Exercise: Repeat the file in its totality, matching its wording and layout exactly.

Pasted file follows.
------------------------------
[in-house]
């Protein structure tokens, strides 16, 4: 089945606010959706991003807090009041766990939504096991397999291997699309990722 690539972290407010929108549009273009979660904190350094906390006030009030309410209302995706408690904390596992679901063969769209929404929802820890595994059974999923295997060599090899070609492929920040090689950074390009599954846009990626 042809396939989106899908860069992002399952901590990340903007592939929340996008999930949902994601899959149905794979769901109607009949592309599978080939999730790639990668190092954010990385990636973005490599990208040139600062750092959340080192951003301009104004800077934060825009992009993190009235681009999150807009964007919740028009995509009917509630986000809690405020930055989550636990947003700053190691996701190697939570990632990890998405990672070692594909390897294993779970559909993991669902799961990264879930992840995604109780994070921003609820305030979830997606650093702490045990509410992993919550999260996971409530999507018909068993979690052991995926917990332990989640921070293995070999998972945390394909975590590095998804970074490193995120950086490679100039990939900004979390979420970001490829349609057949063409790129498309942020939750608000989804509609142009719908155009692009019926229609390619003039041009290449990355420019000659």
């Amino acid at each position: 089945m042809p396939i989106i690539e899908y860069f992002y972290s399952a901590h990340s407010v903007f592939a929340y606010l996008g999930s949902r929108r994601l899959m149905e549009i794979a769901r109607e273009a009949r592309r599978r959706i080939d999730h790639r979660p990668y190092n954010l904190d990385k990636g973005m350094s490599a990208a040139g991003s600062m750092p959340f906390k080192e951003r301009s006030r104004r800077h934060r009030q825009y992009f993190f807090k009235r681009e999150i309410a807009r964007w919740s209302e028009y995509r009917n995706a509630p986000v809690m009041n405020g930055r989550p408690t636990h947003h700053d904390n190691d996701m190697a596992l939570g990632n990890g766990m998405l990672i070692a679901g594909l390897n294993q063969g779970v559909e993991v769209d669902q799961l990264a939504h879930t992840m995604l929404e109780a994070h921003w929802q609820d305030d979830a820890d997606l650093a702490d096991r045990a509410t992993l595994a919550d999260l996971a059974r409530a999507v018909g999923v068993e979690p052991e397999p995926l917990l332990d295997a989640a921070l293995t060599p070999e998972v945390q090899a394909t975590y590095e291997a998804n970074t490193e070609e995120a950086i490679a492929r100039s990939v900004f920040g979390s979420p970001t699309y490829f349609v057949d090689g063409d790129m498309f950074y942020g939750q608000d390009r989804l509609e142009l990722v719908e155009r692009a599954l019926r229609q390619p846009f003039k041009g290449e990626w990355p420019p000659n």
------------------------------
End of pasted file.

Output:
[in-house]
């Protein structure tokens, strides 16, 4: 089945606010959706991003807090009041766990939504096991397999291997699309990722 690539972290407010929108549009273009979660904190350094906390006030009030309410209302995706408690904390596992679901063969769209929404929802820890595994059974999923295997060599090899070609492929920040090689950074390009599954846009990626 042809396939989106899908860069992002399952901590990340903007592939929340996008999930949902994601899959149905794979769901109607009949592309599978080939999730790639990668190092954010990385990636973005490599990208040139600062750092959340080192951003301009104004800077934060825009992009993190009235681009999150807009964007919740028009995509009917509630986000809690405020930055989550636990947003700053190691996701190697939570990632990890998405990672070692594909390897294993779970559909993991669902799961990264879930992840995604109780994070921003609820305030979830997606650093702490045990509410992993919550999260996971409530999507018909068993979690052991995926917990332990989640921070293995070999998972945390394909975590590095998804970074490193995120950086490679100039990939900004979390979420970001490829349609057949063409790129498309942020939750608000989804509609142009719908155009692009019926229609390619003039041009290449990355420019000659």
């Amino acid at each position: 089945m042809p396939i989106i690539e899908y860069f992002y972290s399952a901590h990340s407010v903007f592939a929340y606010l996008g999930s949902r929108r994601l899959m149905e549009i794979a769901r109607e273009a009949r592309r599978r959706i080939d999730h790639r979660p990668y190092n954010l904190d990385k990636g973005m350094s490599a990208a040139g991003s600062m750092p959340f906390k080192e951003r301009s006030r104004r800077h934060r009030q825009y992009f993190f807090k009235r681009e999150i309410a807009r964007w919740s209302e028009y995509r009917n995706a509630p986000v809690m009041n405020g930055r989550p408690t636990h947003h700053d904390n190691d996701m190697a596992l939570g990632n990890g766990m998405l990672i070692a679901g594909l390897n294993q063969g779970v559909e993991v769209d669902q799961l990264a939504h879930t992840m995604l929404e109780a994070h921003w929802q609820d305030d979830a820890d997606l650093a702490d096991r045990a509410t992993l595994a919550d999260l996971a059974r409530a999507v018909g999923v068993e979690p052991e397999p995926l917990l332990d295997a989640a921070l293995t060599p070999e998972v945390q090899a394909t975590y590095e291997a998804n970074t490193e070609e995120a950086i490679a492929r100039s990939v900004f920040g979390s979420p970001t699309y490829f349609v057949d090689g063409d790129m498309f950074y942020g939750q608000d390009r989804l509609e142009l990722v719908e155009r692009a599954l019926r229609q390619p846009f003039k041009g290449e990626w990355p420019p000659n």